Monday, May 9, 2011

A Very Large Swarm of Bees

While I was out in the garden on Mother's Day a very large swarm of bees departed one of the hives and began to settle down on a small oak tree in the yard. The swarm was way above my head but I was able to capture it by setting up some scaffolding and then placing a step ladder on top of that. I took two nuc boxes full of wax foundation and placed it on top of the ladder and then shook the swarm down into the box. Well, that was the plan. I ended up shaking about 1/3 of the swarm onto the front of my shirt but I didn't receive a single sting. After a few hours the bees were completely inside the boxes I had set up for them and I moved them over to the main apiary after dark.

This was pretty large as swarms go. It was about 4 feet long and I'd estimate it to weigh around 4lbs. I was very happy to have recaptured them. They should have the new boxes of foundation completely drawn out in a few days. Swarms are comb-drawing machines!


Tuesday, May 3, 2011

Life and Death...We all have to eat.

So the Friday before Easter our last remaining hen hatched out 6 new chicks. One of the chicks died shortly after hatching which is quite common but the remaining 5 are plugging along. I put them in the pasture shelter in the front yard and momma takes them all under her wings at night and keeps them warm. They're very cute and a lot of fun to watch. The little ones learn a lot from watching mom. She'll find bugs for them and crunch the bug so it can't get away and drop it in front of them. They compete totally and run around with food in their beaks trying to keep it away from their siblings until they can eat it.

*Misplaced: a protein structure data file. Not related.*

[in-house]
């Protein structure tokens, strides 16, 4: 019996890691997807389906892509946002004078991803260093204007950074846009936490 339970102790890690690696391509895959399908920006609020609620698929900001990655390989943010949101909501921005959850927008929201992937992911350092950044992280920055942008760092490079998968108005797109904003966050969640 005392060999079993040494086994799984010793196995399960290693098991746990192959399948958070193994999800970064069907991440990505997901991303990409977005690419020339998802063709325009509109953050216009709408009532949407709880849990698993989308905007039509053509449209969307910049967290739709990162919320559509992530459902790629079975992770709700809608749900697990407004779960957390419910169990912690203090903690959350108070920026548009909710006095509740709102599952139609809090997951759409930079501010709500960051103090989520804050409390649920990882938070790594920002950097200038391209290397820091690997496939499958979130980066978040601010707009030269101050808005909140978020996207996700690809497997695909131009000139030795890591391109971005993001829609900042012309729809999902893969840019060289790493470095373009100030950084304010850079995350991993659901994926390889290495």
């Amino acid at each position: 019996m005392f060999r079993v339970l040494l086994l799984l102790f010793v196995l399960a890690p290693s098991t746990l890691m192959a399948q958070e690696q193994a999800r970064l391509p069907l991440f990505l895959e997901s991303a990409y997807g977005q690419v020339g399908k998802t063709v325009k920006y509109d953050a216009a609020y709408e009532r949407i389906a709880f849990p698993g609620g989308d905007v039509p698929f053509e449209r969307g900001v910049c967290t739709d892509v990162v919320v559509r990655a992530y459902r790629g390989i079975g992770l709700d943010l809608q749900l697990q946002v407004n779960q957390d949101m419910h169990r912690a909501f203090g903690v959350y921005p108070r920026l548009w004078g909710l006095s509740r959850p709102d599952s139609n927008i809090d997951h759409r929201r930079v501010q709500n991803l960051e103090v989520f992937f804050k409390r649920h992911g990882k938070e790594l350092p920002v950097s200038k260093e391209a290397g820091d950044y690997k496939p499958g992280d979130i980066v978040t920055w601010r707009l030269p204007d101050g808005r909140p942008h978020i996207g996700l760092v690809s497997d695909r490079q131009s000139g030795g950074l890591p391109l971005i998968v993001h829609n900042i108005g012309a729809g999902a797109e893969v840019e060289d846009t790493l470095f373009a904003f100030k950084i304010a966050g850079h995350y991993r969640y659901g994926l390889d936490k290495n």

Well, the only problem with being a cute little chick is that a lot of things would like to eat you too. Donielle came home today to find the turkeys going nuts and momma hen squawking like crazy. She went over to find a medium-sized black rat snake had taken one of the chicks. Black snakes are constrictors who normally eat mice, birds, and bird eggs. A tiny little chick is right on the menu. The snake had already suffocated the chick so Donielle removed the snake with the chick still in its coils and took it into the woods to finish its meal. I've heard of people taking mice and rabbits away from snakes to 'punish' them. That's ridiculous. Snakes consume many, many mice that would otherwise get into everything we hold dear. Mice are cute in someone else's house but not in one's own. I'd much rather have the snake. Anyway...this photo shows the snake just finishing up. The 'bulge' is quite prominent. I'll miss the little chick but we all have to eat. Snake 1 Chick 0